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The dying Dead Sea

NBC’s Hanson Hosein reports on the disintegrating health of the Dead Sea and explores the diagnosis for the future.
/ Source: NBC News

Here at the lowest point on earth — 1,476 feet below sea level — a sign at the Mineral Beach and Spa warns bathers not to swim out beyond it. These days, it is unlikely anyone will disobey. That’s because the shoreline of the Dead Sea has receded an amazing 50 yards in a matter of years — a sign, scientists say, that this most famous of inland seas truly is dying.

In the last 40 years, the water level of this biblical landmark has dropped by more than 262 feet. Thus, the lowest point on earth keeps getting lower, mostly because 90 percent of the rivers that feed this body of water is being diverted to farmland, hydroelectric projects and cities.

“The Dead Sea level is declining,” said Elias Salameh, a hydrologist at Jordan University’s Faculty of Science. “The area is shrinking, tourist facilities are too far away.”

The Middle East is a thirsty region. Drought conditions and growing populations in Jordan, Israel and the Palestinian territories are placing heavier burdens on the area’s freshwater supplies - namely the Jordan and Yarkon rivers and the Sea of Galilee. Which means less water for the Dead Sea. But is anything being done to save it?

“The Dead Sea will stop declining at a certain point,” said Meir Ben-Meir, the Israeli Water Commissioner. To him, Israel’s water needs are far more pressing than the fate of the Dead Sea, whose heavily-salinated, brackish waters are viewed as being unimportant as a source of usable water. Their ecological and tourist value, of course, is another matter.

“We don’t think of the Dead Sea when we refer to water scarcity,” he said. “Instead of feeding the Dead Sea, let’s revive a dead desert.”

Raising the dead
Israel actually did consider a huge project in the 1980s that would have helped to save the Dead Sea. A proposed canal from the Mediterranean to the Dead Sea, the “Dead-Med” project, was studied in hopes of generating hydroelectric power as the water plunged downhill.

The electricity would be used to desalinate the water, which could then be put to human or agricultural use. Water that was not processed would have been allowed to flow into the Dead Sea. But like many plans involving desalinization, this one was ultimately shelved because it was deemed too expensive.

But the concept of pumping water into the Dead Sea has not been totally dismissed. The 1994 peace treaty between Israel and Jordan stipulated that both countries should cooperate on some sort of canal project. For their part, the Jordanians have kept the dream alive.

“The Jordanian government is very much concerned about the declining level of the Dead Sea,” said Kamel Mahadine, the Jordanian Minister of Irrigation and Water, in response to questions from MSNBC. “Jordan’s total projected water supplies from all sources indicate that our water deficit is increasing with time.”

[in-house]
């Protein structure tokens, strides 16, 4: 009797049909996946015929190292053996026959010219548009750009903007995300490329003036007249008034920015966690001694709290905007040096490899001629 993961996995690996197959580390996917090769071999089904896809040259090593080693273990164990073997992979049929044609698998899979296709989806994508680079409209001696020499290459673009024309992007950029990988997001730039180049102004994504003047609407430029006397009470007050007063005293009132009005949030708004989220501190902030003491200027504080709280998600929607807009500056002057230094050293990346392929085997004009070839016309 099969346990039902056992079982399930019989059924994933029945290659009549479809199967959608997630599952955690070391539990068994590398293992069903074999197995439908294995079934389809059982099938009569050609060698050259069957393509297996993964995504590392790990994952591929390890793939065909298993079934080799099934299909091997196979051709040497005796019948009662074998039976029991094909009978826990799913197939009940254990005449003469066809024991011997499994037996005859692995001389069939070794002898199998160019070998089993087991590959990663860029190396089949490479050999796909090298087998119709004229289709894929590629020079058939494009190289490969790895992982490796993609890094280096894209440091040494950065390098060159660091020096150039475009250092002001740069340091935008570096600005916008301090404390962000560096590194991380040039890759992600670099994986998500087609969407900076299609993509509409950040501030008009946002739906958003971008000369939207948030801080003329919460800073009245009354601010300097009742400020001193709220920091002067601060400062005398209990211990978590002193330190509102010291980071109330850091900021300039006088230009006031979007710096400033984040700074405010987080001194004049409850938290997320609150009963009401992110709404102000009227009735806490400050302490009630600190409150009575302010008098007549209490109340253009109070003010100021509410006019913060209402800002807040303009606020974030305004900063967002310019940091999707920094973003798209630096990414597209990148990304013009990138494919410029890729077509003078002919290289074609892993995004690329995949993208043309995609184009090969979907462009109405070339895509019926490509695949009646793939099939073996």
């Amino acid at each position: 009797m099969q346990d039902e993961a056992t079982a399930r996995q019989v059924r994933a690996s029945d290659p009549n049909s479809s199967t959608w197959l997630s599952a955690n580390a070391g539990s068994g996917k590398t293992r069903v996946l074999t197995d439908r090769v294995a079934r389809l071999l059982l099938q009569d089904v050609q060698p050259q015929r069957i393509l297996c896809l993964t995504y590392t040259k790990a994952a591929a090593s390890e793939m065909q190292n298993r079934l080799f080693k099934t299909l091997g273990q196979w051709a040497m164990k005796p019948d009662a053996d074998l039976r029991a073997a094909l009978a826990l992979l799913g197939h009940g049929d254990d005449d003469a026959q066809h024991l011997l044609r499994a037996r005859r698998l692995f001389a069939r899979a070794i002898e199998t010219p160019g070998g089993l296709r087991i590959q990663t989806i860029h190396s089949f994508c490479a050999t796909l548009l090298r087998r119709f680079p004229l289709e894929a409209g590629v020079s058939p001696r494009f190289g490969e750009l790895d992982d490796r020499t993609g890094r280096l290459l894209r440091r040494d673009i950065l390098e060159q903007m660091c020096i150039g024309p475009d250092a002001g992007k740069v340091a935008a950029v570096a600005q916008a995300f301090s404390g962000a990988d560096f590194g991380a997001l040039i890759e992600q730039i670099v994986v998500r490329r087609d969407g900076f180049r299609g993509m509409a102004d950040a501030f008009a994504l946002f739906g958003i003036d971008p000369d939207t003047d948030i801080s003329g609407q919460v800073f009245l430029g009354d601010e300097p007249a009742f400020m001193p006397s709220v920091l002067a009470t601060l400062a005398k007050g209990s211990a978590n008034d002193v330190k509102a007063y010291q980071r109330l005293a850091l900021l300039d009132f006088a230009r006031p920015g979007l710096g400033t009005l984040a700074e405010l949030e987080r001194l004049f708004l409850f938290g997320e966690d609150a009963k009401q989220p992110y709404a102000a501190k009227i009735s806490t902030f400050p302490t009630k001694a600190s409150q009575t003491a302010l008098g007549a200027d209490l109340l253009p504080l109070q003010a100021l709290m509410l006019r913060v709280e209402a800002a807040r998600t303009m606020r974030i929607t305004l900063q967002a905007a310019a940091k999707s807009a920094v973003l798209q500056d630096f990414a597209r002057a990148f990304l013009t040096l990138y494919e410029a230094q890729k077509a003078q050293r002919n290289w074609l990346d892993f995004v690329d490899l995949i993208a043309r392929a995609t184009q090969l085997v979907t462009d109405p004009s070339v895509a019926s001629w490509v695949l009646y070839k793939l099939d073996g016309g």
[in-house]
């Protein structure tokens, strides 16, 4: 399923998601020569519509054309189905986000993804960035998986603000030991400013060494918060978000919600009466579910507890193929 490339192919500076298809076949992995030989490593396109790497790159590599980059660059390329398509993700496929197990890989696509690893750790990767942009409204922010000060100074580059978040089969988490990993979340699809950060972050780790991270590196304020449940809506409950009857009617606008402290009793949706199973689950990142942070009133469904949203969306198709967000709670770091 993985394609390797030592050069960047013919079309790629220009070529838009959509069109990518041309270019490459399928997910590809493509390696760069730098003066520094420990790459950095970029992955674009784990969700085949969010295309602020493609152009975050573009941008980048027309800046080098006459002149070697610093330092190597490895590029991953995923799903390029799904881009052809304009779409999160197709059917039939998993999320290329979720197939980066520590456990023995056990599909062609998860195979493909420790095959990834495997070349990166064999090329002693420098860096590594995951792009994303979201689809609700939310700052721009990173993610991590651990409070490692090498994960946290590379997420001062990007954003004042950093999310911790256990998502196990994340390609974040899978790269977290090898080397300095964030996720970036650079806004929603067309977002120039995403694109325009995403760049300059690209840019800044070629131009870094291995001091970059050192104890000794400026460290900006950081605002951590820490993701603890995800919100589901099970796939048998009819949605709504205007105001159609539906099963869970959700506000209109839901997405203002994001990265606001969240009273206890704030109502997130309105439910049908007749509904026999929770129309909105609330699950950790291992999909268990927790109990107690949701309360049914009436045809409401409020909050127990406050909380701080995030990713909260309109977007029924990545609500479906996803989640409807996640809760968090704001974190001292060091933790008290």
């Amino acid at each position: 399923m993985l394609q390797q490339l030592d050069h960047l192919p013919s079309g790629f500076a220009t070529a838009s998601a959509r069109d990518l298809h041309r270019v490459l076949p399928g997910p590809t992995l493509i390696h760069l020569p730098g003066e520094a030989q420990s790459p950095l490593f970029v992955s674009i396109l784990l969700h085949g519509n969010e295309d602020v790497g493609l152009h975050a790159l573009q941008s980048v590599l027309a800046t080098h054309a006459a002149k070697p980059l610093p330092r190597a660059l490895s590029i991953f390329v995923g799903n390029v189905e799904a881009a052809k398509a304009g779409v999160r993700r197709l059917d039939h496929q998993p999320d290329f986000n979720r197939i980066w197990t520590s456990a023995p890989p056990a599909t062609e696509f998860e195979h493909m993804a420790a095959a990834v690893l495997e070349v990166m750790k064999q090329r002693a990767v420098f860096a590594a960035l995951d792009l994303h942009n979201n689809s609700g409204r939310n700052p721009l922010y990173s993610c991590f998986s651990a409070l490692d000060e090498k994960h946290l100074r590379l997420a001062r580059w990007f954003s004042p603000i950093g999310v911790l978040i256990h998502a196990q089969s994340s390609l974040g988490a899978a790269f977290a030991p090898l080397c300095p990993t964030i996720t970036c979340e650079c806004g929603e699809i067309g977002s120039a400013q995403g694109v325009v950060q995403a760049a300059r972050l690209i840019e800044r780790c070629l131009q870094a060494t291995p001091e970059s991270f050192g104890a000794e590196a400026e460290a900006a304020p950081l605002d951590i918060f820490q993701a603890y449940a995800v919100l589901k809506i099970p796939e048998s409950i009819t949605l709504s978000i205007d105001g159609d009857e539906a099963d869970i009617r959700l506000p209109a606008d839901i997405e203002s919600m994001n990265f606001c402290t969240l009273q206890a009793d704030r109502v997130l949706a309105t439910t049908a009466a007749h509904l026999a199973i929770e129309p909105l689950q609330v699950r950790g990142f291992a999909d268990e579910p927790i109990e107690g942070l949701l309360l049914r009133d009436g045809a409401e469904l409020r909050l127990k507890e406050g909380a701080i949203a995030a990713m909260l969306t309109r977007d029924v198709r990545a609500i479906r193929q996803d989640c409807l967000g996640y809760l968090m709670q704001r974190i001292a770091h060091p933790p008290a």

Salt in the wound
Jordan’s concern about the decline of the Dead Sea relates partly to its need to use every available water source. According to a Jordanian scientific study, groundwater supplies near the Dead Sea are deteriorating as the shoreline recedes. As the sea level drops, salty groundwater is pulled into the Dead Sea. The empty space formerly occupied by the salt water is then replaced by fresh groundwater. This displaced fresh water is then salinated by the ground that still contains a high amount of salt residue. This salt contamination further reduces the amount of fresh water supply in the Dead Sea region.

So Jordanians are keen to see some sort of project to save the Dead Sea. They have been looking seriously at a “Red-Dead” route: pumping water from the Red Sea’s Gulf of Aqaba up the coastal ridge and then downhill through the Jordan Rift Valley to the Dead Sea. That’s a plunge of 533 vertical meters and a potential a source of hydro-power. But this project could cost as much as $5 billion.

“Jordan can’t afford it,” Salameh said. “Consensus needs to be reached between Jordan and Israel. The canal has to be used by both countries.”

Better red than med?
Economics is not the only stumbling block to the Red-Dead idea. No one is sure what would happen if waters from two different bodies of salt water are mixed. In theory, given their differing densities and salt composition, they would not mix, creating two separate layers. Some scientists think that the sea could turn from clear blue to milky white, or even pink.

“We would be very concerned because of the potentially negative environmental impacts.” said Gidon Bromberg of Friends of the Earth Middle East about the possibility of a Red-Med-Dead canal. “There has been no thorough assessment yet.”

The only viable short-term solution for now seems to be to somehow decrease the burden on the freshwater supply that is being diverted away from the Dead Sea. Israel is now using treated sewage water for part of its agricultural consumption. It is also planning to build a desalinization plant along the Mediterranean Sea which could be producing fresh water within four years.

“The more artificial water that we introduce to the region, the less that we have to sometimes overuse from current fresh resources,” Israel’s Ben-Meir said.

Which means that the Dead Sea may still have a fighting chance. But its rescue will not come from any concerted and deliberate effort to save it.

Hanson Hosein is an NBC News producer based in Tel Aviv.